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18th October, 2010

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Sing? Who? Me? Why?

You have two options for making lots of money honestly. You can either apply yourself diligently in studying and working in a lucrative profession or you can be lucky enough to have a great singing voice, good looks, and some charisma. For some inexplicable reason the Western world values singing ability above almost any other, with top singers raking in more dosh (deservedly) than Michael Jordan or Tiger Woods - certainly more than the most skilled, hardest-working neurosurgeon.

Equally inexplicably, far and away the chief theme in pop songs is romance. (Romance as distinct from love. Love lies at the heart of permanent relationships, while romance is a short-term endeavor as often as not ending in disaster.) Why not songs about real love, ageing, having children and grandchildren, work, the beauty of nature and the value of virtue? Above all, why not about?. well. we'll get to that shortly.

How often do we pause to consider where the miraculous gift of singing came from? Or what we should use it for? Of course, if beautifully-vibrating vocal cords are the fortuitous fruit of a mutation in an ape's DNA accompanied - against all the odds - by coincidental mutations that enabled proto-man's ear and brain to discriminate sounds of varying pitch and to inform the voice box how to produce them, then we must rest content with the evolutionary outcome: the best voices win in the battle for financial survival. But what if. run away screaming, unbelievers. someone actually skillfully crafted the voice box and carefully designed neural circuits to control it? Then it logically follows that that somebody had a clear idea in mind as to how we should use this gift. Does this somebody's Word give us any idea as to its purpose? Yay verily, it does, with knobs on.

As is the case with brewed beverages (Jdg. 9:13), food (Eccl. 3:13), sex (Prov. 5:19), the rewards of labor (Eccl. 3:13), and family love (Ps. 128:3-4), music and song have been given to us to enrich human life:

I also gathered for myself silver and gold and the special treasures of kings and of the provinces. I acquired male and female singers , the delights of the sons of men, and musical instruments of all kinds (Eccl. 2:8).

If listening to exquisite music and song is "delightful", so too is participating in singing; ". the righteous sings and rejoices" for the gifts of God, including the blessing of a godly life (Prov. 29:6). Whether or not he has a good voice is irrelevant. Listening to beautiful music and song relieves tension. Singing is worth many sessions with a therapist. A singing person is a happy person.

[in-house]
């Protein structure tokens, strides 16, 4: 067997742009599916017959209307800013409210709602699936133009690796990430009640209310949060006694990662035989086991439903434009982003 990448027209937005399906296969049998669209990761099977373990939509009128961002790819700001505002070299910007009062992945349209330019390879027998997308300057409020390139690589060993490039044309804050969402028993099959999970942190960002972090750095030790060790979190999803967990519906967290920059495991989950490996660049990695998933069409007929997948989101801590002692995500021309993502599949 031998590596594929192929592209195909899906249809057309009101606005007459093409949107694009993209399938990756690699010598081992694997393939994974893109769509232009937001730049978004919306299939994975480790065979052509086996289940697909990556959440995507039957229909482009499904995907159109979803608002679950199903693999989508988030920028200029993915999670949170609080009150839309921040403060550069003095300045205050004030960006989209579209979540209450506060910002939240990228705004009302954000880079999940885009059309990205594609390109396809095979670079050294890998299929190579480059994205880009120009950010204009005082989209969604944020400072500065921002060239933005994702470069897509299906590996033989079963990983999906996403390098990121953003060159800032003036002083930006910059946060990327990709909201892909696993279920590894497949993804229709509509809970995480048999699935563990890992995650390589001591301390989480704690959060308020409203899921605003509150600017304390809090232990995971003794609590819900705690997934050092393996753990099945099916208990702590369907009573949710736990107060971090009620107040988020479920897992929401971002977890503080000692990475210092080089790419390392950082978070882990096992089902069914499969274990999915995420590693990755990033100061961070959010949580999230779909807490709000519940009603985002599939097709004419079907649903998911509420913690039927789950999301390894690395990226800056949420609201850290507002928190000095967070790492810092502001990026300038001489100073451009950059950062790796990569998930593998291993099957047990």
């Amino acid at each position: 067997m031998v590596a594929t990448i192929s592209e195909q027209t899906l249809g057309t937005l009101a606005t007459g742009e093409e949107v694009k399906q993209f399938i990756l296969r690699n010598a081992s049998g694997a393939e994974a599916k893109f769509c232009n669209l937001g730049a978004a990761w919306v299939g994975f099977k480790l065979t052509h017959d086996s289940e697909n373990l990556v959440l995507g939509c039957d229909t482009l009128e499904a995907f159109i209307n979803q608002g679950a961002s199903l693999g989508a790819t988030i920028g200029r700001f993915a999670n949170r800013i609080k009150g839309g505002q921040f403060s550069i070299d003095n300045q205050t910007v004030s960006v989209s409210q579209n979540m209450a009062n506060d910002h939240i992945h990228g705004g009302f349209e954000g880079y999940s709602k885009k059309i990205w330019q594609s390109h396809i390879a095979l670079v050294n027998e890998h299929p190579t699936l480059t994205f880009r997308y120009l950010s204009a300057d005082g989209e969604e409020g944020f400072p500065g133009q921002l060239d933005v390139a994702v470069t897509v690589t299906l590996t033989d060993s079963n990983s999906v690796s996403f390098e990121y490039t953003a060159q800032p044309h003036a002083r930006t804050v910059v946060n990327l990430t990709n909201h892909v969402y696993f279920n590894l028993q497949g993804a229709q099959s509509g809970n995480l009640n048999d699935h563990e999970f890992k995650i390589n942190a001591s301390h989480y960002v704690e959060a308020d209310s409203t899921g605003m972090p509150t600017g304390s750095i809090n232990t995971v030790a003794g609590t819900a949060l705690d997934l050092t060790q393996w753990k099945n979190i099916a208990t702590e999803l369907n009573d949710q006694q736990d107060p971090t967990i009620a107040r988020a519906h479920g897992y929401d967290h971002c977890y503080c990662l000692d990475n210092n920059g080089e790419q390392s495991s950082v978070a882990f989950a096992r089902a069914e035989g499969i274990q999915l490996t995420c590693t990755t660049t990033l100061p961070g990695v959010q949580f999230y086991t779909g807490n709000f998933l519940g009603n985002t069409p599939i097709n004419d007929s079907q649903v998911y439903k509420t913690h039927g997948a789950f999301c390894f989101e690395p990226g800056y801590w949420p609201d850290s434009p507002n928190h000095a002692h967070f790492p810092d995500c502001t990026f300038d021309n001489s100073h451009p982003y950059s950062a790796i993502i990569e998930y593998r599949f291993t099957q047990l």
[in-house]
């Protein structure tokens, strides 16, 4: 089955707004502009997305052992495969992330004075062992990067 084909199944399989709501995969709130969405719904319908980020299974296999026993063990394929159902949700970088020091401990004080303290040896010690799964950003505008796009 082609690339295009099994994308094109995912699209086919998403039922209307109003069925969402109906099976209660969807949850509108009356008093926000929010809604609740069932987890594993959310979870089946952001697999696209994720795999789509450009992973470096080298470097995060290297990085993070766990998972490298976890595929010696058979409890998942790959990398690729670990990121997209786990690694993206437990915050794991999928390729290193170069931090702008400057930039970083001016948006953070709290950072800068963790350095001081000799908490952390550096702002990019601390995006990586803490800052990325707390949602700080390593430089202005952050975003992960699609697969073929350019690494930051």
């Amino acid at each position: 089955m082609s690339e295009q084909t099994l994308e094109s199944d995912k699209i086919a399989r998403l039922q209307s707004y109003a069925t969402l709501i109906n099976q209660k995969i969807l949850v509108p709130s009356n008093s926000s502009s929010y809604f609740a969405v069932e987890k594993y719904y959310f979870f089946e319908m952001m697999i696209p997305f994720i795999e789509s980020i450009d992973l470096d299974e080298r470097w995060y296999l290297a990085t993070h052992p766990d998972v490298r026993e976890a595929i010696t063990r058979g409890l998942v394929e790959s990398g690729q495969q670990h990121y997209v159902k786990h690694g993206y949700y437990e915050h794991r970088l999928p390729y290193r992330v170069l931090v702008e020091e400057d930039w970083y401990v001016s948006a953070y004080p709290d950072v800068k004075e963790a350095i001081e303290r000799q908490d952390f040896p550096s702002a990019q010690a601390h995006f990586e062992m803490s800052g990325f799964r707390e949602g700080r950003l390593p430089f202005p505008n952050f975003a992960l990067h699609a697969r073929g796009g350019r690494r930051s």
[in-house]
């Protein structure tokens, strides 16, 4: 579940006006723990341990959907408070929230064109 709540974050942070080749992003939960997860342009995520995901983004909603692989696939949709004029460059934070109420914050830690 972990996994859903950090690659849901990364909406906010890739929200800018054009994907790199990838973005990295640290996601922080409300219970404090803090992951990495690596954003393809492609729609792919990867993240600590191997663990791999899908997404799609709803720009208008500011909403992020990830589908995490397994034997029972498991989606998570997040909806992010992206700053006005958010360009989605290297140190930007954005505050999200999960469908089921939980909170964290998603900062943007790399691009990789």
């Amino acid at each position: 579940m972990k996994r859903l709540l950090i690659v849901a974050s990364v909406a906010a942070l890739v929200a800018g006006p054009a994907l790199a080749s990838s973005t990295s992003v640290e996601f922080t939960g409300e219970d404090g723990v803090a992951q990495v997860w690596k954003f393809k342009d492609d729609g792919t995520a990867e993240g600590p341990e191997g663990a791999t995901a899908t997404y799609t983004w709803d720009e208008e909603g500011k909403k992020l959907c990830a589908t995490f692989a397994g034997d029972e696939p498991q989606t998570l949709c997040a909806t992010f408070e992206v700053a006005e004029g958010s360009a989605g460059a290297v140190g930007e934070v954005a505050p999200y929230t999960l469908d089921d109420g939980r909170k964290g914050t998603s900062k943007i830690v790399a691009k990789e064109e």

But a session with your Bible concordance quickly reveals the ultimate purpose of singing: to worship and praise our heavenly Father. As much as I hate to rattle off a string of verses, today I'll override this reluctance and provide just

a smattering of relevant passages:

Hear, O kings! Give ear, O princes! I, even I, will sing to the Lord; I will sing praise to the Lord God of Israel (Jdg. 5:3).

Moreover King Hezekiah and the leaders commanded the Levites to sing praise to the Lord with the words of David and of Asaph the seer. So they sang praises with gladness, and they bowed their heads and worshiped (2 Chron. 29:30).

Sing praises to the Lord, who dwells in Zion! Declare His deeds among the people (Ps. 9:11).

And now my head shall be lifted up above my enemies all around me; therefore I will offer sacrifices of joy in His tabernacle; I will sing, yes, I will sing praises to the Lord (Ps. 27:6).

Praise the Lord! For it is good to sing praises to our God; for it is pleasant, and praise is beautiful (Ps. 147:1).

Praise the Lord with the harp; make melody to Him with an instrument of ten strings (Ps. 33:2).

And just in case we hadn't quite got the point, Psalm 47:6 hammers it home with fortissimo:

Sing praises to God, sing praises! Sing praises to our King, sing praises!

During the reign of King Messiah, everybody will intone God's praises with spontaneous and infectious exuberance:

Sing to God, you kingdoms of the earth; oh, sing praises to the Lord (Ps. 68:32).

Sing to the Lord a new song, and His praise from the ends of the earth, you who go down to the sea, and all that is in it, you coastlands and you inhabitants of them! (Is. 42:10).

Sure, it's fun to sing paeans to the benefits of glorious mud, it's heartwarming to croon about a mother's tender love, and it tears at your heart strings to remember Danny Boy's suffering father (or mother) in song; but all that's as nothing compared with joining a throng praising God in synchronized worship with a rendition of "How Great Thou Art". And it only gets better. Imagine the ecstasy the saints will experience, once they have marched in, singing songs of praise in the Jerusalem temple to the God who made them and saved them (Ps. 84:4). Who can contain his excitement at the prospect of learning and singing, in the company of billions of other skilled songsters, new songs of praise to Him who made us, and to Jesus Christ who gave His life for our redemption? If a small group of skilled singers, such as Celtic Woman or Celtic Thunder, can stir the soul, what will an innumerable company of singing saints do? Bring it on!


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